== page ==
Republican Roy Blunt won Missouri’s open Senate seat in 2010 by a wide margin, but is now running neck and neck with his 2016 challenger, Democrat Jason Kander. As part of our series covering key Senate races in the 2016 election, Robynn Kuhlmann writes that Kander’s anti-establishment campaign which has called for change has turned Blunt’s incumbency into a disadvantage.
Missouri’s Senate race has been riveting. Jason Kander, the Democratic challenger, has given the incumbent Republican Senator Roy Blunt quite the run. In response, Senate Republicans and outside groups have been injecting money into Blunt’s campaign during the final days and weeks of the election as a last ditch effort to capture the lead. Meanwhile, Democrats are pushing forward, shoring up resources for Kander. This race is one of a few that have Democrats hoping for a big win to upset the balance of power in the Senate. The Kander/Blunt showdown is a virtual tie. This is certainly not Blunt’s 2010 election. Once considered a ‘sleeper race’, the race for the Senate now has Blunt’s campaign in full throttle.
National Tides are Relevant – but so is State Context
Missouri is currently a state that favors Trump and had consistently voted Republican in presidential elections since 2000. Despite this trend, Democrat, Jason Kander is a significant contender to incumbent Blunt. This conservative trend at the top of the ticket is also reflected in some of the down-ballot races. Races for Missouri’s Republican held veto-proof legislature are highly uncompetitive, sealing the deal for Republicans, and a minority of Democrats in state legislative seats. This illustrates the strong conservative ties of the state, and illuminates the electoral fortunes of redistricting with a strongly divided rural/urban (and suburban) cleavage. To be sure, Missouri has a mixture of both Republicans and Democrats in state-wide and nationally held offices. The rural/urban cleavage merges electoral outcomes together, modifying the left-right vote. These elections tend to produce a mix of Democrats and Republicans – which can sometimes complicate early projections of safe and competitive seats.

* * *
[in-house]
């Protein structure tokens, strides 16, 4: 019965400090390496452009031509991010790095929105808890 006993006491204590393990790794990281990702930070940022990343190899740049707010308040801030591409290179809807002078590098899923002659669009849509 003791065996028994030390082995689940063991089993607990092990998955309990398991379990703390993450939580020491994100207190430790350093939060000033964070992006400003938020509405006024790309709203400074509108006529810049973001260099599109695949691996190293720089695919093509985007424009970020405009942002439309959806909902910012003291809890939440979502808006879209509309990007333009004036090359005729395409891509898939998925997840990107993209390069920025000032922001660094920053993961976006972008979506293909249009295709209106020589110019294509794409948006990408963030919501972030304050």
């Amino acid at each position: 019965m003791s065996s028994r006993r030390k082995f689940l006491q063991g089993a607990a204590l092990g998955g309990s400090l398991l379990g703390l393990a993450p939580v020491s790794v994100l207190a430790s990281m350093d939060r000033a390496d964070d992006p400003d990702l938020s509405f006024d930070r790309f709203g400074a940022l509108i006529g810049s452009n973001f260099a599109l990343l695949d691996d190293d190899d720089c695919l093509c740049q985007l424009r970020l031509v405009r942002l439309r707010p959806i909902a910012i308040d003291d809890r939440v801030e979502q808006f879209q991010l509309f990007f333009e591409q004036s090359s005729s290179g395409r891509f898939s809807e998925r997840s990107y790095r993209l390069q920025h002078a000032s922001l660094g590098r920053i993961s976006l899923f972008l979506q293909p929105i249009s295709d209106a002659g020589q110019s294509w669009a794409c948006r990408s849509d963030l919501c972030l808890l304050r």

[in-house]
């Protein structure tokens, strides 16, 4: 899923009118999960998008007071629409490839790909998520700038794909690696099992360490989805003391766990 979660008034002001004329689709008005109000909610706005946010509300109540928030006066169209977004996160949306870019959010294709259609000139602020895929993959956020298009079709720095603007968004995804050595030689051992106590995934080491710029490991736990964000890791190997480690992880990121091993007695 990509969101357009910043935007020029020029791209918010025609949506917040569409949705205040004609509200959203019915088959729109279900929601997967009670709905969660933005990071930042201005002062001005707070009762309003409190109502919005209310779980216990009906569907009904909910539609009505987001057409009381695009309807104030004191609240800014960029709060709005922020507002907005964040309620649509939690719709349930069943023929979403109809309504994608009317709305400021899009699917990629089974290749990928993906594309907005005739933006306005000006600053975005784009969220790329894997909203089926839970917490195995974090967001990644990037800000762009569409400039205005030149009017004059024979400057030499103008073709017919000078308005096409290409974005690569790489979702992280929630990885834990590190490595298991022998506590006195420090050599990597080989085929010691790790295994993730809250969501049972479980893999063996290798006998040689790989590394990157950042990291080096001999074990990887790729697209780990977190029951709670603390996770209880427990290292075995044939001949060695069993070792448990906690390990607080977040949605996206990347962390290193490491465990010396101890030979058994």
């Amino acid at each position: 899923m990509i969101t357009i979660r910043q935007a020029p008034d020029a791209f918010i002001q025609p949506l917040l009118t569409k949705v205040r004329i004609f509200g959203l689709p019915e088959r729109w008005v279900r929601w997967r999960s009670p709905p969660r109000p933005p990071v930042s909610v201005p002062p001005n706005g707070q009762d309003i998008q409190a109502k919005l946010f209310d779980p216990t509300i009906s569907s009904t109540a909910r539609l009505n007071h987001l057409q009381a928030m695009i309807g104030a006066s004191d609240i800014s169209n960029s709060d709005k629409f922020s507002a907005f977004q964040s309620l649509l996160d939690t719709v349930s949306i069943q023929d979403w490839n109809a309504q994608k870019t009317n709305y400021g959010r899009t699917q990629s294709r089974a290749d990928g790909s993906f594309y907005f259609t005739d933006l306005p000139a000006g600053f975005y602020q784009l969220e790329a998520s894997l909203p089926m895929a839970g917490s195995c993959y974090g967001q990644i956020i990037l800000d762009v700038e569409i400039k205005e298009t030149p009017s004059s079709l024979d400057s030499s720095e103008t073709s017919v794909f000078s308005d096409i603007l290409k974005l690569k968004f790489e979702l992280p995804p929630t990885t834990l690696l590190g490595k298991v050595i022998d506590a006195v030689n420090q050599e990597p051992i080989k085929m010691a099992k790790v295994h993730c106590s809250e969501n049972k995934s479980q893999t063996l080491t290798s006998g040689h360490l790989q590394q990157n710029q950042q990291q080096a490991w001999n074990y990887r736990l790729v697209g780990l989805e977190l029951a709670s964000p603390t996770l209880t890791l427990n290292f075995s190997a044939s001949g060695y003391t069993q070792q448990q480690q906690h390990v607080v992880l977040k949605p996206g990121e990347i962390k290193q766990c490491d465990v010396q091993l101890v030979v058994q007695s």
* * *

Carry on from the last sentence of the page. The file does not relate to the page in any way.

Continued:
Roy Blunt’s 2010 Race was Nowhere Near Marginal
In 2010, Roy Blunt’s first conquest for US Senate was a breeze. It was nowhere near competitive. He was very well known and liked. In fact, it was a landslide victory, sealed with a 13.6 percent vote margin. He served as Missouri’s Secretary of State in 1984 and as a US house representative from 1996 through 2008. His rather lengthy career in politics gave him a clear incumbency advantage and the ability to claim credit for his achievements. However, what was once an advantage seems to be a disadvantage. Kander is running an anti-establishment campaign which has been very well articulated in many of his political ads. With the exception of this 2016 race, each political seat Blunt sought had been highly uncompetitive.
Blunt’s 2010 run is in stark contrast to the current race he faces. His 2010 opponent, Robin Carnahan, served as the Secretary of State and her father was Governor Mel Carnahan. Political timing was just not right as she entered into a midterm slump during the second year of first term President Barack Obama; an election year with political conditions ripe for the party out of power. In 2010, 47.7 percent of Missouri’s likely voters believed that the conditions in the country were going ‘pretty badly.’ 23.8 percent believed they were going ‘very badly.’ Only 10 percent thought that things were going very well or fairly well. In the same poll, Obama’s approval ratings were quite low. The country was reeling from the 2008 recession, and blame for the poor economy shifted to the Democrats who held the presidency and Congress. It was also a midterm election and core Republican voters were invigorated. In 2010, a well-liked and well-known Blunt comfortably sailed into the Senate.